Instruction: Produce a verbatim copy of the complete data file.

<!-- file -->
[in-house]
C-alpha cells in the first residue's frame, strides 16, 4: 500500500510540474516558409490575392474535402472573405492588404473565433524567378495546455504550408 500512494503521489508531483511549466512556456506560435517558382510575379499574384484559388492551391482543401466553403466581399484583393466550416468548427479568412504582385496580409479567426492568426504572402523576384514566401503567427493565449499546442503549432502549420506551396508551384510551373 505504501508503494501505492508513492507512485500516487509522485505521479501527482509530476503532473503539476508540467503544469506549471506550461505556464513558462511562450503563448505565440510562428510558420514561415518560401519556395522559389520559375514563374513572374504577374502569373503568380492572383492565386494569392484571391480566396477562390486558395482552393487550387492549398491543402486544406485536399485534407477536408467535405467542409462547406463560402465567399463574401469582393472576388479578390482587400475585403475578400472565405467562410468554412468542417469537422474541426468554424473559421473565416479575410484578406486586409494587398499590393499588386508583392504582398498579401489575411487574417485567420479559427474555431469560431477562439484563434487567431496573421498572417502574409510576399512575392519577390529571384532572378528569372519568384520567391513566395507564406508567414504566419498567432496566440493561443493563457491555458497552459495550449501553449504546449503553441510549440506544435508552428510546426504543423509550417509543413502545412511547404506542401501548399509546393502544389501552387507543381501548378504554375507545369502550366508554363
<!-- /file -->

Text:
[in-house]
C-alpha cells in the first residue's frame, strides 16, 4: 500500500510540474516558409490575392474535402472573405492588404473565433524567378495546455504550408 500512494503521489508531483511549466512556456506560435517558382510575379499574384484559388492551391482543401466553403466581399484583393466550416468548427479568412504582385496580409479567426492568426504572402523576384514566401503567427493565449499546442503549432502549420506551396508551384510551373 505504501508503494501505492508513492507512485500516487509522485505521479501527482509530476503532473503539476508540467503544469506549471506550461505556464513558462511562450503563448505565440510562428510558420514561415518560401519556395522559389520559375514563374513572374504577374502569373503568380492572383492565386494569392484571391480566396477562390486558395482552393487550387492549398491543402486544406485536399485534407477536408467535405467542409462547406463560402465567399463574401469582393472576388479578390482587400475585403475578400472565405467562410468554412468542417469537422474541426468554424473559421473565416479575410484578406486586409494587398499590393499588386508583392504582398498579401489575411487574417485567420479559427474555431469560431477562439484563434487567431496573421498572417502574409510576399512575392519577390529571384532572378528569372519568384520567391513566395507564406508567414504566419498567432496566440493561443493563457491555458497552459495550449501553449504546449503553441510549440506544435508552428510546426504543423509550417509543413502545412511547404506542401501548399509546393502544389501552387507543381501548378504554375507545369502550366508554363